• by quonsar (61695) on Monday September 18, 2006 @05:48PM (#16133946) Homepage
    lessee... /, bin, boot, debootstrap, dev, etc, home, initrd, lib, media, mnt, opt, proc, root, sbin, srv, sys, tmp, usr, var - nope, it's GONE!
  • Boyd likened the technique to the fight combos common in martial arts video games.

    Now all we need is a nice graphical interface and a joystick control system, and the fun can really begin :-)
  • At a bare minimum, you will become a Botnet Zombie -- if you're really lucky, you might be Trojaned, have a Rootkit installed on your PC, and be used for spam, file storage, and DOS attacks.

    What if you don't run DOS (or any derivatives)?

    Ha ha, it's a joke. I set up a linux box for my sisters kids to use, and kept an eye on the logs. One of the first things they tried to install was AIM. Ooops, too bad. Some kind ***soul was even trying to help them to do it while chatting though GAIM. Which is kind of funny

  • This rings a bell (Score:3, Informative)

    by Bostik (92589) on Tuesday September 19, 2006 @05:38AM (#16136540)

    From the article: What's smart about this attack is that it doesn't matter if you get a file "out of step" - if you start off with a particular file out of sequence, you'll just end up somewhere else in the chain instead. There is no right or wrong place to start with this one - the hackers will make sure you get your fill of infection files!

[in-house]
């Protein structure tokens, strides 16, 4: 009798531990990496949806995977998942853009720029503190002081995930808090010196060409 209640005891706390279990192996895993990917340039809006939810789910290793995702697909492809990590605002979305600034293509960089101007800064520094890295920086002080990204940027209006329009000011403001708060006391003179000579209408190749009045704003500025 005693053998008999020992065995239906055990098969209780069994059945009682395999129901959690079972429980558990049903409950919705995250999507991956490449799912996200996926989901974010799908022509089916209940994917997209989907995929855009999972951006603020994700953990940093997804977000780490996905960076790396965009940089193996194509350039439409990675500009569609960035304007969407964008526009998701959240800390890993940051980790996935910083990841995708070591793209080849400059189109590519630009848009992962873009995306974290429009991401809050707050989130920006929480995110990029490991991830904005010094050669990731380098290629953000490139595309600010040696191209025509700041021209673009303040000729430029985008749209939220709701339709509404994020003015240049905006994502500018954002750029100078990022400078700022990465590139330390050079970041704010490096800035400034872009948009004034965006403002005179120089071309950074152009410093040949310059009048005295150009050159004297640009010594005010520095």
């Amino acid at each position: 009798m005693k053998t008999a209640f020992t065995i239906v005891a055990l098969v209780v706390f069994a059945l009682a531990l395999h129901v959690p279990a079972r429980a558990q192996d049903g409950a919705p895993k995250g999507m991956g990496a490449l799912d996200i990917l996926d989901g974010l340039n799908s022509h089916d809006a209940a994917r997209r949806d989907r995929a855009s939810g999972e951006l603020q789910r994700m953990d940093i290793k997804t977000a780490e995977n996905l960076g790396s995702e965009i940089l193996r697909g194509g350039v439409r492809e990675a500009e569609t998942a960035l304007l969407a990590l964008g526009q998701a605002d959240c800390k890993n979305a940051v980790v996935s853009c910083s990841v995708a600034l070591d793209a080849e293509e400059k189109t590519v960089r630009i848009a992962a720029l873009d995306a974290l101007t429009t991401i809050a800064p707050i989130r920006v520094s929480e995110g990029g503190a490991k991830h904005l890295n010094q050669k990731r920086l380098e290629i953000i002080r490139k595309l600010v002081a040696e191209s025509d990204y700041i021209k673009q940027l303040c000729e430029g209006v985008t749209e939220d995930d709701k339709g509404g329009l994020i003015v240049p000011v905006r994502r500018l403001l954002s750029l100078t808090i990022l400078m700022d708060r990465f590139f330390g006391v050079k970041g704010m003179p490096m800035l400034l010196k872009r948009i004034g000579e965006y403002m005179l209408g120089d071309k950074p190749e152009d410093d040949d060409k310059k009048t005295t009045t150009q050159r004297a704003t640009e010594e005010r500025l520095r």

The basic idea of using multiple, completely unrelated vulnerabilities and attacks to achieve total control is not exactly that new. In fact, the ideas that feel so obvious to us today were quite novel back in the turn of the century. Michael Zalewski described [coredump.cx] a worm prototype that worked in somewhat similar manner more than six years ago.

    On the occasions that I get to give lectures about computer security, I try to illustrate these very ideas. The rule #1: There are no local exploits; All vulnerabilities are remote, some may just require a piggy-bag step of first delivering extra code via other holes.

  • A quick glance at the headline and stuff like this stands out: At a bare minimum, you will become a Botnet Zombie -- if you're really lucky, you might be Trojaned, have a Rootkit installed on your PC, and be used for spam, file storage, and DOS attacks. Excessive use of capitalized jargon like that always indicates that it's going to be a nothing story, and sure enough, that's exactly what it is. Although, if you think the fact that your PC can be compromised by something you download on purpose is news,